There is a particular type of analysis I keep seeing, one that easily misleads investors. Typically, it starts with an important, single data point — but lacks context. It is an oversimplification of a market complexity that can easily lead to an incorrect conclusion.
Lately, Excess Savings is a perfect example of how a lack of context can affect your thinking.
Excess No More? Dwindling Pandemic Savings
Source: Federal Reserve Bank of San Francisco
All of the chatter about how far excess savings have fallen — see, e.g., this, this, this or this — ignore the source of much of those dollars: Government transfers during the pandemic. They also forget that people were locked up inside for 2 years. They had “Cabin Fever,” and not surprisingly, all of that pent-up demand came out as a surge in consumption, especially recreational summer travel. A little craziness is to be expected, but we should be careful of extrapolating from what looks like a one-off, post-lockdown bacchanal.
It reminds me of a bad syllogism:
Observe a Single Data Point;
Reach a broad conclusion about it;
Express this in a trade or investment idea
The problem with any single data point is that the real world is complicated, messy, and filled with randomness and noise. When any new economic release comes out, you really don’t know how much is noise and how much is signal.
If you learn how to properly frame data, you can avoid errors of this kind. It’s not just newbie investors who fall prey to this; I see it repeated in the financial media all too often. And it is more than just the recency effect (see this for more on that bias); really, we all need to learn how to contextualize data within both the bigger picture and over the fullness of a time.
Economic data is especially noisy, subject to revision, and based on models that are “wrong but useful.” More importantly, most are part of a data series which over time can form a trend.
And there are always a lot of swings around that trend line: Normal volatility, pullbacks, and sudden price surges are all the normal meanderings of a price series. My colleague Josh Brown uses the metaphor of a guy walking a dog through a park – the path of the person is the trend, but the wild back and forth of the dog at the end of the leash is the price series.
I like that analogy, because it forces you to step away from a single moment, zooming out to see the broader context. Instead of thinking about any specific price or data point by itself, try envisioning that price within the longer data series. It’s more about seeing the video of an event rather than looking at a single still image. As I like to call it, its Flix versus Pix.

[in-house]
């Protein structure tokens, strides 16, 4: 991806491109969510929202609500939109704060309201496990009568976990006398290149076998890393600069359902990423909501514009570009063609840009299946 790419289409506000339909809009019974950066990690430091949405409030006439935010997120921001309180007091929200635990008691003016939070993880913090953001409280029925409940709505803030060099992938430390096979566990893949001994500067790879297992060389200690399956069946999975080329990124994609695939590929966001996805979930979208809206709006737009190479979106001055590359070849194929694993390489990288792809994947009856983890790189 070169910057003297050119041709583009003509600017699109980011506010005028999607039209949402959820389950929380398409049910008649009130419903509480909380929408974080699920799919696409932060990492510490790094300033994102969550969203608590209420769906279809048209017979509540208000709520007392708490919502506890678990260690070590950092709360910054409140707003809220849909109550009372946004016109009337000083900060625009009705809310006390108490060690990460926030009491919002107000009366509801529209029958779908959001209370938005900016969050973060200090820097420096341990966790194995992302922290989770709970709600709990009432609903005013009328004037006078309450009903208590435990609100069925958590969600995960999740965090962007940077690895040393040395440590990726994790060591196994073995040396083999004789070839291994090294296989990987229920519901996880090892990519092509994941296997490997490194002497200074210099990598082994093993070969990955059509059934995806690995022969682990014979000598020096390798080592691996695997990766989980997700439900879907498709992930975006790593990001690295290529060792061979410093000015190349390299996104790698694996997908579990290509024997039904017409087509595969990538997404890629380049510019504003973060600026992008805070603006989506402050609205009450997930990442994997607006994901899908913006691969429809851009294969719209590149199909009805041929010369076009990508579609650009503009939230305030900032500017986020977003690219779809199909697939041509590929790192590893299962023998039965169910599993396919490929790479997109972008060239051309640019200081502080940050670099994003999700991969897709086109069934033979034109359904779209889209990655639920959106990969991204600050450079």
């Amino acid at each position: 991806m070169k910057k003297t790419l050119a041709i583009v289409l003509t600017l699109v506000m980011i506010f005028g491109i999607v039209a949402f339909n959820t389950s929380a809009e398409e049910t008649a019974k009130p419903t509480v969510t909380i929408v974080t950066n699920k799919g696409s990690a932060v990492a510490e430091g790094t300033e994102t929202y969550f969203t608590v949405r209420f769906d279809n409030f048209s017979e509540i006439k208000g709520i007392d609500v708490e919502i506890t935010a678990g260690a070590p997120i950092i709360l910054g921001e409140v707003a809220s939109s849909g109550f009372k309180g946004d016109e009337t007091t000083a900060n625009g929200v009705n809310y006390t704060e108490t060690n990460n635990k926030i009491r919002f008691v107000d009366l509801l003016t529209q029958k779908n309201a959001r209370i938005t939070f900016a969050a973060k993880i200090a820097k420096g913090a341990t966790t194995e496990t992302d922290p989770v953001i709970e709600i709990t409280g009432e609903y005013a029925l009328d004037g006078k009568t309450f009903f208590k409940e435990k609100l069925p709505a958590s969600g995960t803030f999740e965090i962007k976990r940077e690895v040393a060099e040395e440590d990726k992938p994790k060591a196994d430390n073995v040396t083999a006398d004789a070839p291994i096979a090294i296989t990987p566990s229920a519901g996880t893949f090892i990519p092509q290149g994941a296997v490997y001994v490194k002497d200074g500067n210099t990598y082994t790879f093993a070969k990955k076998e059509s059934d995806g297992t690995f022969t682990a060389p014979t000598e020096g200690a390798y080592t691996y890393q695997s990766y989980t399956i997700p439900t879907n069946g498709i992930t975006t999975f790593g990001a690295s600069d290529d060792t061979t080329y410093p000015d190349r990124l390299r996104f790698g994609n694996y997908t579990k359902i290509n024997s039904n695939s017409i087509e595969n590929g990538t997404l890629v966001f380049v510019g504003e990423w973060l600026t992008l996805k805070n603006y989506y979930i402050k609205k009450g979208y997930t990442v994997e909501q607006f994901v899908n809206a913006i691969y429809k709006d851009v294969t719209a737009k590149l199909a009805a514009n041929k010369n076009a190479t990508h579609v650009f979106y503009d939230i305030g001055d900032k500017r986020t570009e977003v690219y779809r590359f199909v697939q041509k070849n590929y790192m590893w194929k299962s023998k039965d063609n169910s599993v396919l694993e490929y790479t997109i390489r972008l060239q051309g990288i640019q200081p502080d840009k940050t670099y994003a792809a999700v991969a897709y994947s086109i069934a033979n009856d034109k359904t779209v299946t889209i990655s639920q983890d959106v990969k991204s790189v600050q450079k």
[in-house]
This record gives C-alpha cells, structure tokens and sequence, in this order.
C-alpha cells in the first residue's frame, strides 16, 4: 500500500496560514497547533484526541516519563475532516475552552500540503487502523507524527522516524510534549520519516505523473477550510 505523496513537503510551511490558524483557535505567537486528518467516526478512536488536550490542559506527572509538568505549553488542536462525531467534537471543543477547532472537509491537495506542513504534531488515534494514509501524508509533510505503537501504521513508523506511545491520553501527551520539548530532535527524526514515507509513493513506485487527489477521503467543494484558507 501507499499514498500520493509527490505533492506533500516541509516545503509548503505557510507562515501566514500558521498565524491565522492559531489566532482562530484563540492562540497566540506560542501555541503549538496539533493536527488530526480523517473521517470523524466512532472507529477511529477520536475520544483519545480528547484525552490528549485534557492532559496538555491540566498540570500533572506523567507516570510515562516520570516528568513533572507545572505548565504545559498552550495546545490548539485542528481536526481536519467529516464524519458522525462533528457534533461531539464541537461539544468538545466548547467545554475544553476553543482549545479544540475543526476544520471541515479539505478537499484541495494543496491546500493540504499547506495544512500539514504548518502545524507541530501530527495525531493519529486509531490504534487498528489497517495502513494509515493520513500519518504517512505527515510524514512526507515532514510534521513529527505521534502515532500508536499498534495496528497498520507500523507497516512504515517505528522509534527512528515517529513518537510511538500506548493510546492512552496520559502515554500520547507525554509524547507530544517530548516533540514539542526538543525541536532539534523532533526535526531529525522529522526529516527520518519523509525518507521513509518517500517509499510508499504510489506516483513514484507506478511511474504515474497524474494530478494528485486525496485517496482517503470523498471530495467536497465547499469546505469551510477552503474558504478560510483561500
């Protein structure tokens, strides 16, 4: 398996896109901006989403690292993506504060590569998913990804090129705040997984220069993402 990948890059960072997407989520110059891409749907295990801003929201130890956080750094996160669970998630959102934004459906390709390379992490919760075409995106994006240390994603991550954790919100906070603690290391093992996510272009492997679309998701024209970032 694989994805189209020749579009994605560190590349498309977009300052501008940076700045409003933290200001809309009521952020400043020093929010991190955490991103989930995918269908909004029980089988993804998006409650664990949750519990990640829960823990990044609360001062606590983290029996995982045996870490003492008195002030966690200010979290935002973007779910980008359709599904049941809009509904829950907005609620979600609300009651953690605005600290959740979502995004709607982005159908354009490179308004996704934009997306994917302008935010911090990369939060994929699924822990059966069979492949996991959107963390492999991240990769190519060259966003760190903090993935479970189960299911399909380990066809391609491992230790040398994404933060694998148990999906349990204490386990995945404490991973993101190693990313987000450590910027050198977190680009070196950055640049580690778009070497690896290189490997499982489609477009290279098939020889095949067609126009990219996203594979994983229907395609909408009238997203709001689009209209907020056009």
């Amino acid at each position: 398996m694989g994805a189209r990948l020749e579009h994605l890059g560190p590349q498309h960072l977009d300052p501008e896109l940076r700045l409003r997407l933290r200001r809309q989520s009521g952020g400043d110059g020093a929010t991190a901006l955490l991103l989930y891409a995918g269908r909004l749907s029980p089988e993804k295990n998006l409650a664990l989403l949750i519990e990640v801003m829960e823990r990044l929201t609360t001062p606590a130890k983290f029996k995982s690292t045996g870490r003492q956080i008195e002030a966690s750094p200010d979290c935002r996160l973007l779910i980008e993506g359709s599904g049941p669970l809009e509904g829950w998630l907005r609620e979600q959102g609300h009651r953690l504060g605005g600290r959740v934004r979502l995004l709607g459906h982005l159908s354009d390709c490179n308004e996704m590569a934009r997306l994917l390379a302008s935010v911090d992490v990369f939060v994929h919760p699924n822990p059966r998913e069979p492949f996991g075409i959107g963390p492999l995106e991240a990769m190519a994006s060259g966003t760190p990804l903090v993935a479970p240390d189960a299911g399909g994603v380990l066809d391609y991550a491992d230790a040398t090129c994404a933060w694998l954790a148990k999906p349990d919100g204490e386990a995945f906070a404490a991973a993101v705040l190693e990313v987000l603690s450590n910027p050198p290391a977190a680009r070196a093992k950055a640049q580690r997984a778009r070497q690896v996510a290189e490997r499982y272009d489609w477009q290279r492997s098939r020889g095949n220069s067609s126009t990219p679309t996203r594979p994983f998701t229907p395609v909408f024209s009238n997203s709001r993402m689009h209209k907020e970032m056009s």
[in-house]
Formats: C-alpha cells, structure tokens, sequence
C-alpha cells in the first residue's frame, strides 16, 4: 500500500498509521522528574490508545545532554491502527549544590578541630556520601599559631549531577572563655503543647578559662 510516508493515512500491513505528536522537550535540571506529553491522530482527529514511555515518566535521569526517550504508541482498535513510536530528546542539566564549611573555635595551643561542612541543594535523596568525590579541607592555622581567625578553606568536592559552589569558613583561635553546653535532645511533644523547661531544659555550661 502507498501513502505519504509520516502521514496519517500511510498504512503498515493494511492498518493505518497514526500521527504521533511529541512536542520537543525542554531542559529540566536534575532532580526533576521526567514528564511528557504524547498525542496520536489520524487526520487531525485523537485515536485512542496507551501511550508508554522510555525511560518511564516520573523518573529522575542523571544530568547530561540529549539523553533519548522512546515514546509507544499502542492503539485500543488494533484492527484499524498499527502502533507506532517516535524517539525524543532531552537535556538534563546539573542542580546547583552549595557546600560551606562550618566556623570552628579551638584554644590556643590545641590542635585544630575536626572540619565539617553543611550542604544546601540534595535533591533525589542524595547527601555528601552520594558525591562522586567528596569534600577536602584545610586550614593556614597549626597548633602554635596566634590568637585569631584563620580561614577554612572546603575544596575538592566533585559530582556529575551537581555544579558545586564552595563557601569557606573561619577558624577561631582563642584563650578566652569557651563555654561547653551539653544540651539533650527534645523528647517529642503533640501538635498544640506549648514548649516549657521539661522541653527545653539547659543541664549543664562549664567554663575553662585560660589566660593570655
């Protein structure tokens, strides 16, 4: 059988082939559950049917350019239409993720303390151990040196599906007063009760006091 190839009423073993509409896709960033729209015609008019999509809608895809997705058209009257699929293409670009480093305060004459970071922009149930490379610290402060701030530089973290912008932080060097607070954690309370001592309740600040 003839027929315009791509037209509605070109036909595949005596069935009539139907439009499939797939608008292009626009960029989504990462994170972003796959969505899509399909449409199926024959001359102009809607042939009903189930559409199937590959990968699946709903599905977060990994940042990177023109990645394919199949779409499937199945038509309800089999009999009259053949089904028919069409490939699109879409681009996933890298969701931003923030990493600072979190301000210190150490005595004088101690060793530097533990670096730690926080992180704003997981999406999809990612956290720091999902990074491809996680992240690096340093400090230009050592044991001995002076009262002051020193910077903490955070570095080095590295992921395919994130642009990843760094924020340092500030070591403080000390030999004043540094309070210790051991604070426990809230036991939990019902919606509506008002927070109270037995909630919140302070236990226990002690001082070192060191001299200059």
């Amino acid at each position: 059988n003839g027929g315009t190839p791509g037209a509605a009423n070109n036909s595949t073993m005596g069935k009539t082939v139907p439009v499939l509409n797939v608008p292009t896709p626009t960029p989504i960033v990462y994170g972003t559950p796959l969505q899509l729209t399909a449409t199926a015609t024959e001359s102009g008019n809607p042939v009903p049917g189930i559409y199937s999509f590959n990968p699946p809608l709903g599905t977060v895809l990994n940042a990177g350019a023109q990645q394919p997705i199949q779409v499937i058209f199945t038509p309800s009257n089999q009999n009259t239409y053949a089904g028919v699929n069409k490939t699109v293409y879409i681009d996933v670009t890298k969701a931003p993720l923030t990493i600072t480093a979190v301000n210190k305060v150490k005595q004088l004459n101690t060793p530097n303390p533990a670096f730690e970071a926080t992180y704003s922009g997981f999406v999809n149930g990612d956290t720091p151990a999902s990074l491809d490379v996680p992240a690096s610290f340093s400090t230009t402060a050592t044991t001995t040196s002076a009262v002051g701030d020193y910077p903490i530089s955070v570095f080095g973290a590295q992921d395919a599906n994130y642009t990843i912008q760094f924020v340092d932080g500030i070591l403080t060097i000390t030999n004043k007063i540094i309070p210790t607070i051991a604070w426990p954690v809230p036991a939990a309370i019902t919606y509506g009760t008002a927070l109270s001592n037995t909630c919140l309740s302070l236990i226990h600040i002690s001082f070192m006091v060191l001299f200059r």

Thinking about the trend avoids overreactions. Using a trendline or moving average can apply to any sort of data series. The 3-month moving average removes much of the noise from NFP reports; 6-month trends gets past the regular revisions and updates in everything from Consumer Spending to CapEx. Want a half-decent sell signal in equities? Ignore the strategists’ reports and try a 10-month moving average on NDX or SPX.
The advantage of a trendline is it compensates for the inherent weakness of models. The noise, revisions, updates, and even model changes all kinda sort themselves out eventually. They are imperfect depictions of reality, but if they are consistent, they can provide a useful framework for directional changes.
People with investment horizons of years or decades should avoid getting pulled into very short-term news. This includes the monthly employment situation report and quarterly GDP releases.
The long term is a series of short terms. Never confuse the two…
What Models Don’t Know (May 6, 2020)
Confessions of an Inflation Truther (July 21, 2014)
Things I Don’t Care About (January 15th, 2013)
More Signal, Less Noise (October 25, 2013)
The Price of Paying Attention (November 2012)
Is Inflation Really Understated? (No!) (May 08, 2008)
Lose the News (June 2005)
1. Since this rhymes, it has to be true! That’s why I didn’t use: “Still Images vs. Moving Pictures”